Death on the Bosphorus How an Apparent Saudi Hit Job Has Shaken the World
A gruesome crime has quickly turned into a crisis in international relations: Saudi agents acting on behalf of the crown prince are thought to have dismembered a prominent opposition journalist. The West is disgusted and U.S. President Donald Trump finds himself in a tight spot. By DER SPIEGEL Staff
The following is our cover story from this week print edition of DER SPIEGEL on events in Istanbul. This story went to print on Thursday night prior to the official statement by the Saudi Arabian government released on Saturday that the country's agents strangled exiled writer Jamal Khashoggi during a fistfight inside the Saudi Consulate in Istanbul. Saudi officials say that 18 men have since been arrested in connection with the case, including 15 men who had been sent to the consulate, along with one driver and two consular staff members. The statement was met with immediate sketicism from the international community. The Saudi government also dismissed Major General Ahmed al Assiri, the deputy director of Saudi intelligence, the deputy director of Saudi intelligence, who it claimed had organized the operation, and other intelligence officials.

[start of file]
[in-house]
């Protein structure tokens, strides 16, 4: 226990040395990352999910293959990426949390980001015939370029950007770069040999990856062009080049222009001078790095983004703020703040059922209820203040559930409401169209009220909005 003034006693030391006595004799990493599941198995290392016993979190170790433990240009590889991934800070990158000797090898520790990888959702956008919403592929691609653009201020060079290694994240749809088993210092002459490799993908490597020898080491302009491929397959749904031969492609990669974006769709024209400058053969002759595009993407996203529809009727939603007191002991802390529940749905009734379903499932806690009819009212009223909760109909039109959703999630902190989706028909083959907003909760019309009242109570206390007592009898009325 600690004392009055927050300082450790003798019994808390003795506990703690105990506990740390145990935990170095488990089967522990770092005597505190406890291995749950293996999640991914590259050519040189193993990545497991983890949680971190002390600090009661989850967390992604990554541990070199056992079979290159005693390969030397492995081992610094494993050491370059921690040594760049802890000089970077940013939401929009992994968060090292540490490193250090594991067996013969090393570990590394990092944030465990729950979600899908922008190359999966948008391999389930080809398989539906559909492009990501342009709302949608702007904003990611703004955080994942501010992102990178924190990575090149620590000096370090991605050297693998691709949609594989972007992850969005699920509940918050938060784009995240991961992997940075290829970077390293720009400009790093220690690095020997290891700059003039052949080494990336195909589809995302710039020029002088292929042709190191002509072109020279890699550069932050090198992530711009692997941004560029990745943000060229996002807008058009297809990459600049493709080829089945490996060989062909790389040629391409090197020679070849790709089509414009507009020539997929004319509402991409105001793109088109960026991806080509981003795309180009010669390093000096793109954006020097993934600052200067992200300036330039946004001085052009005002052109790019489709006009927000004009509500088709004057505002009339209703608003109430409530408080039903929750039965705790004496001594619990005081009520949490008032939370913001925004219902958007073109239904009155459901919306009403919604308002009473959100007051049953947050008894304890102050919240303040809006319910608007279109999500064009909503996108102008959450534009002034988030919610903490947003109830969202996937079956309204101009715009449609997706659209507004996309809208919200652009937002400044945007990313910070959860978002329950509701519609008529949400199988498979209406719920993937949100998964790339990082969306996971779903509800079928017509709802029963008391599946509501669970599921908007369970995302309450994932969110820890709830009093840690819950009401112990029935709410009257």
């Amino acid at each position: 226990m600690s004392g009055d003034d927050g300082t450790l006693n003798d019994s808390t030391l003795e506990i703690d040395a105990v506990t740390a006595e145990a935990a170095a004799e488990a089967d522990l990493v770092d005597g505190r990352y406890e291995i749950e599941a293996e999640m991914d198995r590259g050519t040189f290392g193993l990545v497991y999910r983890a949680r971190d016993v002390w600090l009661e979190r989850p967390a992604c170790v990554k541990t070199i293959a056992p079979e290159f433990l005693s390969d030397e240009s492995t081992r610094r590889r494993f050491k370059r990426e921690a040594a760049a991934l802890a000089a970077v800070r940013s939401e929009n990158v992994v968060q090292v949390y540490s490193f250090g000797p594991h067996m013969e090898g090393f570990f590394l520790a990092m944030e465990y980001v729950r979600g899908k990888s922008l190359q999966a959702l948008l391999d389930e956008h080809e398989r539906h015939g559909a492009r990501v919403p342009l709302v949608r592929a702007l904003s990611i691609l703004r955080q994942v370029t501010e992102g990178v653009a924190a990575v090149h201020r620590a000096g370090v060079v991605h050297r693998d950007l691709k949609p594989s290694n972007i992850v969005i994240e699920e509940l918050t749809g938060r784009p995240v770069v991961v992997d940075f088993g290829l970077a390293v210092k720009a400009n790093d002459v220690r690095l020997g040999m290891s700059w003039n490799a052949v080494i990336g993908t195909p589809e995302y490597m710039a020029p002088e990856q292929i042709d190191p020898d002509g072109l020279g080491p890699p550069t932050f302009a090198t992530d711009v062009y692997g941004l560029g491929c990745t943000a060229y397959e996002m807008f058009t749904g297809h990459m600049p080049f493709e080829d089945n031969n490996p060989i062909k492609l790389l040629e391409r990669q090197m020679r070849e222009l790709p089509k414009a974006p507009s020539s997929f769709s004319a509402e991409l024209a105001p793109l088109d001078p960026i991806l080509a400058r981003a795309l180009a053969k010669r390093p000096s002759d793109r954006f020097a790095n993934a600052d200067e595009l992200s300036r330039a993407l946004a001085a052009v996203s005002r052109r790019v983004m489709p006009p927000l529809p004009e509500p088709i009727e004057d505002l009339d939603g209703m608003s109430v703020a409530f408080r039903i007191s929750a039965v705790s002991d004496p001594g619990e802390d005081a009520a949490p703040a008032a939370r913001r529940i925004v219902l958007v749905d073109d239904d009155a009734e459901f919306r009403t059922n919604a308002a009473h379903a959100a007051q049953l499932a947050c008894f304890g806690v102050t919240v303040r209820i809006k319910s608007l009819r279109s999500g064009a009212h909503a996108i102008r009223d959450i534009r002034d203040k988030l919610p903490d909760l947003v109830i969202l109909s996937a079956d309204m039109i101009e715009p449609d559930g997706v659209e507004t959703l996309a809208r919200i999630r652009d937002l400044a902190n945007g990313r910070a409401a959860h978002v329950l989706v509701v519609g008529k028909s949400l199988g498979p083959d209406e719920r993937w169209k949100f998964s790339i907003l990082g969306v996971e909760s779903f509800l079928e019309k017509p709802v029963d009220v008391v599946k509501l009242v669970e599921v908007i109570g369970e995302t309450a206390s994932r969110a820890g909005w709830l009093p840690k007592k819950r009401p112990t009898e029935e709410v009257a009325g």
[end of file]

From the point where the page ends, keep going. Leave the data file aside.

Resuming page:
Doctor Salah Muhammed Al-Tubaigy is an expert with extraordinary skills. His specialty is the rapid autopsy. In an interview with an Arab newspaper, he once boasted that he could dismantle a corpse into manageable parts in record time.
Tubaigy has had a storybook career within the Saudi state apparatus. After completing his medical studies, he opened one of the first research institutes for forensics in the Middle East. He now holds the rank of lieutenant colonel and heads up the forensic medicine department at the Interior Ministry. His task had been to bring research in Saudi Arabia up to Western standards. Now, he and 14 men have instead plunged the royal house into one of the most serious crises to face the country since the terrorist attacks of Sept. 11, 2001.